fate and whatnot
Old 09-27-2011, 07:51 PM   #1 (permalink)
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who here believes in fate? state your reasons. and do you think that if someone believes in fate, they in turn must believe in god and vice versa? once again, state your reasons.

imo fate or in other words destiny does exist, yet i also believe that god and fate can be two separate things. fate doesnt have to necessarily have to be due to some(thing/one) planning it but rather the meshing of personalities. i believe there is one other personality out there, built through nature or nurture (whichever you prefer) which will coexist with yours perfectly, like two pieces of a puzzle. the reason im asking this is because this topic came up in english class and we got some interesting points laid out.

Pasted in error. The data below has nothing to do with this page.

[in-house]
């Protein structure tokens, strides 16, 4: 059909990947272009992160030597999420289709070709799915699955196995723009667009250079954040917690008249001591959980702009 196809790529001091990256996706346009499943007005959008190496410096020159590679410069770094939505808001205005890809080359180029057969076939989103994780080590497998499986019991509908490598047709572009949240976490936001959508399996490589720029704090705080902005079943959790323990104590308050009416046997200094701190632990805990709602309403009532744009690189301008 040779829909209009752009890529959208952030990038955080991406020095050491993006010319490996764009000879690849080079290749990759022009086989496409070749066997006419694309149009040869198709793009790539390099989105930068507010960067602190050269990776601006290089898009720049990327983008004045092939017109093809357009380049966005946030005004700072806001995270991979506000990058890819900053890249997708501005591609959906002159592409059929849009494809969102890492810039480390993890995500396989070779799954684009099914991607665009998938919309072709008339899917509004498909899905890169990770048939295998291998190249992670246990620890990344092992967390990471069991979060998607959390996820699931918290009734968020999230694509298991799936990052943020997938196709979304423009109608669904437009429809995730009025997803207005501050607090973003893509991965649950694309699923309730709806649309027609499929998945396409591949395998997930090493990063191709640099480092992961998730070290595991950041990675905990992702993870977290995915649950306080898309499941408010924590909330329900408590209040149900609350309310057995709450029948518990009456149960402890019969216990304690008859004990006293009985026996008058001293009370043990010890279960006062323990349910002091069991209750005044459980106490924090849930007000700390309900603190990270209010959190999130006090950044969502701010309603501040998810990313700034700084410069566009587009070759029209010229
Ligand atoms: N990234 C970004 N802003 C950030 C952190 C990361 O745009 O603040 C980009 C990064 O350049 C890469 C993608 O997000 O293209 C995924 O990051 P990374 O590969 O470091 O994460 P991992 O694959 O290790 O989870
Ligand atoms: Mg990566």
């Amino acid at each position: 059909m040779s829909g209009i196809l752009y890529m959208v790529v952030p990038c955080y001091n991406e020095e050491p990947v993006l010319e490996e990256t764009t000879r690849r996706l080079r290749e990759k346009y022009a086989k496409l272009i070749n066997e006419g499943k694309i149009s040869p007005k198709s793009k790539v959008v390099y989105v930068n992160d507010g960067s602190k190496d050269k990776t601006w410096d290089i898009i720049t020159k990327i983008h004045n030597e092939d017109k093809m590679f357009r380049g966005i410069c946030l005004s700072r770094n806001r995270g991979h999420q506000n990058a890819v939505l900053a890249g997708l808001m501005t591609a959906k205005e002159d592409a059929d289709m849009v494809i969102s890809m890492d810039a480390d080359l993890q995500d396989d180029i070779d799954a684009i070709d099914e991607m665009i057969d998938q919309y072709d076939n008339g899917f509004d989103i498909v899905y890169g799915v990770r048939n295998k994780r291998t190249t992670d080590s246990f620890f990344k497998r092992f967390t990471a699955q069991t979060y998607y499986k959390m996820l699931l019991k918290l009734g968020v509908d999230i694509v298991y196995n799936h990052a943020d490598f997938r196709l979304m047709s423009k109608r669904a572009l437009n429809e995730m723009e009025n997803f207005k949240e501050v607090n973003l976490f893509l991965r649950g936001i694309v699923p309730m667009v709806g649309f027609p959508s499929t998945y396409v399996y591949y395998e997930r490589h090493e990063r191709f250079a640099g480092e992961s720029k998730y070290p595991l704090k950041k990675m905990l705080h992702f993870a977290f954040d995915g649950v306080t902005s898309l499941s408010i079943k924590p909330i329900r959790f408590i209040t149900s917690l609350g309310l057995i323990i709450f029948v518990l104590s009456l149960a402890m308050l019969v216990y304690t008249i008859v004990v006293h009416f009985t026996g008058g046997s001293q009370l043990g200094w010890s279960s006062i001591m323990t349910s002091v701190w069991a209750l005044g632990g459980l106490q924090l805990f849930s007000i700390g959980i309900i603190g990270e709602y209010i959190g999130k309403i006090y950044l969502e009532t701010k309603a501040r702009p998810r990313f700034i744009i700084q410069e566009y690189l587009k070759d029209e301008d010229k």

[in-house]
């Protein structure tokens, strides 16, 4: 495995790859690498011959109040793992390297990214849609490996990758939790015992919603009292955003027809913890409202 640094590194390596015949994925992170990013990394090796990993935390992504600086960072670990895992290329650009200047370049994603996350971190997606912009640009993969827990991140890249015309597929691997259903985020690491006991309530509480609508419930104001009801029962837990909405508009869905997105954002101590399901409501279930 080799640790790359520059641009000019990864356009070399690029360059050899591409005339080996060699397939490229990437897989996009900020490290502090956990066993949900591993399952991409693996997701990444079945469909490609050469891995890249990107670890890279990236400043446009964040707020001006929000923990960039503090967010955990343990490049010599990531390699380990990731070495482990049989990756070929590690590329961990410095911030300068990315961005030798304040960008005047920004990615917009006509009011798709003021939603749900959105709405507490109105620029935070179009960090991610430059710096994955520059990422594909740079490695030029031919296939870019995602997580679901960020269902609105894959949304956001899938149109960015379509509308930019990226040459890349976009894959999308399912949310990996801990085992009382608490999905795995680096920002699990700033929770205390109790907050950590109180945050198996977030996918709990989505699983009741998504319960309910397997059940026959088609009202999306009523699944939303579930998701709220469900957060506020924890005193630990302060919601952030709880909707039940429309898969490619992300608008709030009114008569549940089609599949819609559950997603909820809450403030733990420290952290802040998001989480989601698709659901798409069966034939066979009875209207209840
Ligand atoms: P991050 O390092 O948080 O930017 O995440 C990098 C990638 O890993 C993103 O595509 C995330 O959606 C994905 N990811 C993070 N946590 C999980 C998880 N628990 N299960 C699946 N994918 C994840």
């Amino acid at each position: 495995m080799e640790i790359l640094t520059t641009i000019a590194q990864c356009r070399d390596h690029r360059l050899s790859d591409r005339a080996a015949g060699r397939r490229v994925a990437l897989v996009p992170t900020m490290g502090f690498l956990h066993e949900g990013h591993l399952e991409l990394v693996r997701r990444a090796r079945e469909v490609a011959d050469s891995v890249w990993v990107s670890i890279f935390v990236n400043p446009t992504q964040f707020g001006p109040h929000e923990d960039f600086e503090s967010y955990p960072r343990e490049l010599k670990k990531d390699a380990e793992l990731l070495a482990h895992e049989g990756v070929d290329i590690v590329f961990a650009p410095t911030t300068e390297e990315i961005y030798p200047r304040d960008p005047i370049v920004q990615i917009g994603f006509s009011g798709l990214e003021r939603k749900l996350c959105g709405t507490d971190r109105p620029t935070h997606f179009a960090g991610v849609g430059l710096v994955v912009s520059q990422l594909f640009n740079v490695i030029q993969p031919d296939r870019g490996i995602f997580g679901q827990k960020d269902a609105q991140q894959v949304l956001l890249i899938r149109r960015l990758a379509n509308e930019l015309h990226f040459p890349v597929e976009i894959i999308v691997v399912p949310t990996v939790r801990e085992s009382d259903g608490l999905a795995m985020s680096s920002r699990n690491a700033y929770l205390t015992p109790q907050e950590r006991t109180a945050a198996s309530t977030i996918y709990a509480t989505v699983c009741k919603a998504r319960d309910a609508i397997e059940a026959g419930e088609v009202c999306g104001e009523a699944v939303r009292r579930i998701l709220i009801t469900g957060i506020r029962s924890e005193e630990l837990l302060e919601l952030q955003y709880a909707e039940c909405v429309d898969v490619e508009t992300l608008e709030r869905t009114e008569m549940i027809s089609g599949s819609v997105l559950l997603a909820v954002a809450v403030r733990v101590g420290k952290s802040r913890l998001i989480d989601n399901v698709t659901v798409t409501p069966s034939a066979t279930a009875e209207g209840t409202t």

what's your take?
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Old 09-27-2011, 09:46 PM   #2 (permalink)
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One thing I have to ask is what we mean by fate. Two common interpretations might be that fate is:

1) When all events are determined by a causal prior chain of events, or
2) When the outcomes in your life are beyond your control.

I would say that believing in either type of fate does not require a belief in god. Physicalists, perhaps described as those who believe quite literally everything is matter in motion, typically do not believe in a god, instead seeing everything bound by physical laws and being a part of a deterministic chain of causes.